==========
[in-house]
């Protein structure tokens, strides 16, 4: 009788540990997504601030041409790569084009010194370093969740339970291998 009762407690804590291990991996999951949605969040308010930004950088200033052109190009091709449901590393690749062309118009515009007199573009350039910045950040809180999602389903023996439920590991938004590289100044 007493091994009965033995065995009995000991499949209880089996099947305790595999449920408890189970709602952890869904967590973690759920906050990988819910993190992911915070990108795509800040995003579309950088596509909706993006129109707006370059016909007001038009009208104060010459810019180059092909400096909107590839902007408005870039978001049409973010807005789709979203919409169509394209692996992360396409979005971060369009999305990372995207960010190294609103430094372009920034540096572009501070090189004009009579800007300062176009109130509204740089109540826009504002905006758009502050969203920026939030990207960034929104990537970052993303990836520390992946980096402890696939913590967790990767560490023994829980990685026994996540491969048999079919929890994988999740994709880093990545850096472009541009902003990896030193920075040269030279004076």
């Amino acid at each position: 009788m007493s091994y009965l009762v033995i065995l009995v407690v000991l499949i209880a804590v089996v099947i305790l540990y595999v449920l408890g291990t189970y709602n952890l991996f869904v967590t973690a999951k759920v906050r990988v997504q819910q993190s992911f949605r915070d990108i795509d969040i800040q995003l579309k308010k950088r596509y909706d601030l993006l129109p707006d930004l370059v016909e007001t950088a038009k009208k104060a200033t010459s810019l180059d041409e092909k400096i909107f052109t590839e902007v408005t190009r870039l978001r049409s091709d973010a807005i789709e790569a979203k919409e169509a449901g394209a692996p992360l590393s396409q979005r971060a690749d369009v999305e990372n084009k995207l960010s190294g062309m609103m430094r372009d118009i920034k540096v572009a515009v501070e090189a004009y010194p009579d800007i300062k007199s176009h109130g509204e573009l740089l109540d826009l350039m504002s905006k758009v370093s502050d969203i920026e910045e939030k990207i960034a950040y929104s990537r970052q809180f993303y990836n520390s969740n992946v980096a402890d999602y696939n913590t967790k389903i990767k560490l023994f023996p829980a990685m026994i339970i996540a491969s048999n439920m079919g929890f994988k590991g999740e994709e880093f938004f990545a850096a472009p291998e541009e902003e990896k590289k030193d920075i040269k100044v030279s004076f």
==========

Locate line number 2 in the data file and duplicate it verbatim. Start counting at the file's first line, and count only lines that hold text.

């Protein structure tokens, strides 16, 4: 009788540990997504601030041409790569084009010194370093969740339970291998 009762407690804590291990991996999951949605969040308010930004950088200033052109190009091709449901590393690749062309118009515009007199573009350039910045950040809180999602389903023996439920590991938004590289100044 007493091994009965033995065995009995000991499949209880089996099947305790595999449920408890189970709602952890869904967590973690759920906050990988819910993190992911915070990108795509800040995003579309950088596509909706993006129109707006370059016909007001038009009208104060010459810019180059092909400096909107590839902007408005870039978001049409973010807005789709979203919409169509394209692996992360396409979005971060369009999305990372995207960010190294609103430094372009920034540096572009501070090189004009009579800007300062176009109130509204740089109540826009504002905006758009502050969203920026939030990207960034929104990537970052993303990836520390992946980096402890696939913590967790990767560490023994829980990685026994996540491969048999079919929890994988999740994709880093990545850096472009541009902003990896030193920075040269030279004076």